The key assumptions were 5% gravity loss, and 5% drag loss for the first stage, and 5% gravity loss only for the second stage, on a fast ascent trajectory, plus 4.5% stage inert weights, stage payload included in that accounting. I assumed stage 1 burnout outside the “sensible atmosphere”, at 3.05 km/s achieved velocity. LEO was assumed to be 7.79 km/s achieved velocity. I completely ignored the “boost” effect of the Earth’s eastward rotation.
I did some crude engine ballistics based on characteristic velocity c* at 1000 psia chamber pressures (c* = 5900 ft/s for LOX-RP1, from the vintage 1970 version of the old Pratt & Whitney “Vest-Pocket Handbook”), and a bell divergence-corrected thrust coefficient CF chart computed for specific heat ratio 1.20. The divergence thrust correction factor is 0.983, pretty much an average 15-degree half angle, and equivalent to most modern curved expansion bells.
The first stage is expanded “perfectly” to 14.7 psia (101.3 Kpa, 1013 mbar, 760 mm Hg) backpressure. The chart says CF = 1.57 at expansion ratio 9.00 when read at pressure ratio 68. There is a simple relationship among CF, c*, and Isp, leading to Isp = 287.9 s for the first stage. A very slightly-oversimplified model then estimates exhaust velocity as 2.835 km/s.
For the second stage, the ambient backpressure is zero (out in the vacuum). I looked at the chart for pressure ratio set to an arbitrary 1000:1, and got CF = 1.826 at expansion ratio 65:1. For that same 1000 psia LOX-RP1, c* = 5900 ft/s, I got Isp = 334.8 s, and exhaust velocity 3.284 km/s.
5% gravity loss plus 5% drag loss is a total 10% loss for the first stage, making the effective required velocity not 3.05 but 3.355 km/s. That corresponds to a mass ratio of 3.2820, and a propellant fraction of 0.6953. The corresponding stage payload fraction is 0.2597. For a nominal liftoff weight of 500 metric tons, the stage 1 payload (stage 2 plus the “real payload”) is 129.85 tons. That ignores any interstage weights, which might be around a ton, for a second stage ignition weight of 128.85 tons.
5% gravity loss on the second stage velocity increment of 4.74 km/s results in an effective velocity requirement on the second stage of about 4.977 km/s. At the higher second stage Isp, the mass ratio is 4.55183, and the propellant fraction for that stage is 0.7803. For the same stage 4.5% inert fraction, that leaves 0.1747 for the stage 2 “real payload” fraction. That’s near 22.51 metric tons for a stage 2 ignition weight of 128.85 tons.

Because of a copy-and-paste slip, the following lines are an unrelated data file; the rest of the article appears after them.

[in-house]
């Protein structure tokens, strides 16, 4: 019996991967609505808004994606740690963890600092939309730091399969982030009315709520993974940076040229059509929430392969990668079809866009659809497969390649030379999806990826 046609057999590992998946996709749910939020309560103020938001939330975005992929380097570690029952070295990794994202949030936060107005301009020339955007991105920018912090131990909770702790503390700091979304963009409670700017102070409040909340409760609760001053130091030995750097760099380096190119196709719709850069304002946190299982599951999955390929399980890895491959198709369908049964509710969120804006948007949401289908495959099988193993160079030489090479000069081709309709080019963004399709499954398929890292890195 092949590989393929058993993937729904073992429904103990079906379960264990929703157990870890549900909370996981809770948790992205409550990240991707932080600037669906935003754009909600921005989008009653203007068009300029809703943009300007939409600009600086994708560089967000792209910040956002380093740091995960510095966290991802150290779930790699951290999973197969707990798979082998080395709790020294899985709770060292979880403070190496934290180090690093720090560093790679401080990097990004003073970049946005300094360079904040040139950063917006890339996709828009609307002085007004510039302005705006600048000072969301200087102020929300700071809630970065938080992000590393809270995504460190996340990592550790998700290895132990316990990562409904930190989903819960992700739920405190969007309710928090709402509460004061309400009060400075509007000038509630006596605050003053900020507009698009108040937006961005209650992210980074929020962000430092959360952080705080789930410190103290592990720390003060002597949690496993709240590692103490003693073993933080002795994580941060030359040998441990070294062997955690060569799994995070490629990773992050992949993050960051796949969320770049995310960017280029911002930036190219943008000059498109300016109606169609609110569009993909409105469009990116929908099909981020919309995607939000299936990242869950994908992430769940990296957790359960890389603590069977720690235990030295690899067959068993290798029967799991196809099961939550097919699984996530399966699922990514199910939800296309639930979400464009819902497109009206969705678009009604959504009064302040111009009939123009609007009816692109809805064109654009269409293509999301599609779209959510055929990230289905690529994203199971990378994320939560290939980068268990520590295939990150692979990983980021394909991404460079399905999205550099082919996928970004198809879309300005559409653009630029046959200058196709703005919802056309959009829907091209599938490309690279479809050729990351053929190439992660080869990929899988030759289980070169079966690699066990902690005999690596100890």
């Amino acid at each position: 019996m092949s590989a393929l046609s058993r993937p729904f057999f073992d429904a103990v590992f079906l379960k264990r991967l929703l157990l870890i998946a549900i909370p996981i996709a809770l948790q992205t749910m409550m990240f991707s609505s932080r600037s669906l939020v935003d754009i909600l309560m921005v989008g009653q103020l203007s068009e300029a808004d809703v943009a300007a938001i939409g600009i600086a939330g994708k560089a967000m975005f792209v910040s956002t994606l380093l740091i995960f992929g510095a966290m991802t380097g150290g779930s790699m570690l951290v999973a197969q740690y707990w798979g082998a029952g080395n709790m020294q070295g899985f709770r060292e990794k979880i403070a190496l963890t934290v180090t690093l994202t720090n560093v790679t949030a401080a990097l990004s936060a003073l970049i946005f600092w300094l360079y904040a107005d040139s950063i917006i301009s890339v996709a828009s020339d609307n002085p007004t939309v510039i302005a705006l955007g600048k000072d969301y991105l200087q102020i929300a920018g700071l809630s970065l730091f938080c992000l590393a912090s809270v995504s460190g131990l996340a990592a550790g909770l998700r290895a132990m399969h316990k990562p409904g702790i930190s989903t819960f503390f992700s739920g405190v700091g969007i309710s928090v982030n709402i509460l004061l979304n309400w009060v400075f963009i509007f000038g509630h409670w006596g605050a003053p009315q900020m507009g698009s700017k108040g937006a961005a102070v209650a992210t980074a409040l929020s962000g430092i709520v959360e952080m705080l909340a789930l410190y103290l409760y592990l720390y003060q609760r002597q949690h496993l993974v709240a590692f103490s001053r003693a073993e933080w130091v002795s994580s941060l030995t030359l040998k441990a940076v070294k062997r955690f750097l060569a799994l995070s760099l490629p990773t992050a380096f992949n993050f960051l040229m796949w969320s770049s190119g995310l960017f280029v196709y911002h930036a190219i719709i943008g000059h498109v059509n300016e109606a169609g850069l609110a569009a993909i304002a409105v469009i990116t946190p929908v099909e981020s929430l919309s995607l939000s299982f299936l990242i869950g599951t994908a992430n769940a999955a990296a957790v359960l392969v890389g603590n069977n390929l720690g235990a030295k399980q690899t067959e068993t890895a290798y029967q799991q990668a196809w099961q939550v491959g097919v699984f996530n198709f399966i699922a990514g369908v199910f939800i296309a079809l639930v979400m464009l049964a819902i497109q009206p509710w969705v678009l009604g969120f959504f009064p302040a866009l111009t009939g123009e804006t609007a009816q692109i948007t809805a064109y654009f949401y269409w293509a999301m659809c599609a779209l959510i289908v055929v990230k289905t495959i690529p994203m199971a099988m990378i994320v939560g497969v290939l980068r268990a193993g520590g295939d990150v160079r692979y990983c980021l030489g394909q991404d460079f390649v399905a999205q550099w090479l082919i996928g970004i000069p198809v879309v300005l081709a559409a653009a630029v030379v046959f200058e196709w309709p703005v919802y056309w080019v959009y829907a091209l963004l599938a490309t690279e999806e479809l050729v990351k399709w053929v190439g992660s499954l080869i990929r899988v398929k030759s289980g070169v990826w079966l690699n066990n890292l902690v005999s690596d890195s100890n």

That payload has to ride inside some sort of protective, aerodynamic shroud. For the sake of argument, assume that shroud also weighs about 1 ton. Therefore, the real delivered payload is nearer 21 metric tons for a vehicle massing 500 tons at launch.
The real Falcon-9 is a little over 500 tons at ignition, and is rated to deliver 13 metric tons to LEO. My 21 tons is in the ballpark, clearly, but still quite a ways “off” for purposes of “exact” estimates. All in all, I’d say these ballpark estimating techniques are actually quite good, especially for relative-comparison calculations. But it takes a better model than this, to really “pin things down”.
For example, use the 5%-5% loss factors on the entire trajectory to LEO, with 4.5% inerts, and the lower-performing first stage engine performance, but as a single-stage to orbit vehicle. It really does calculate as technically feasible, just at only 1.48 ton payload, and with propellant tanks “stretched” by 37% (volume) to maintain a 500 ton ignition weight.
That 1.48 tons gets compared to the 21 tons for the 500 ton two-stage bird. For one stage versus two, the launch cost could only be factor 2 lower for the one-stage bird, at the very most. On a per-unit-delivered payload basis, the one stage version will always deliver less mass for a higher cost. That basic effect is why staging was invented, over 6 decades ago.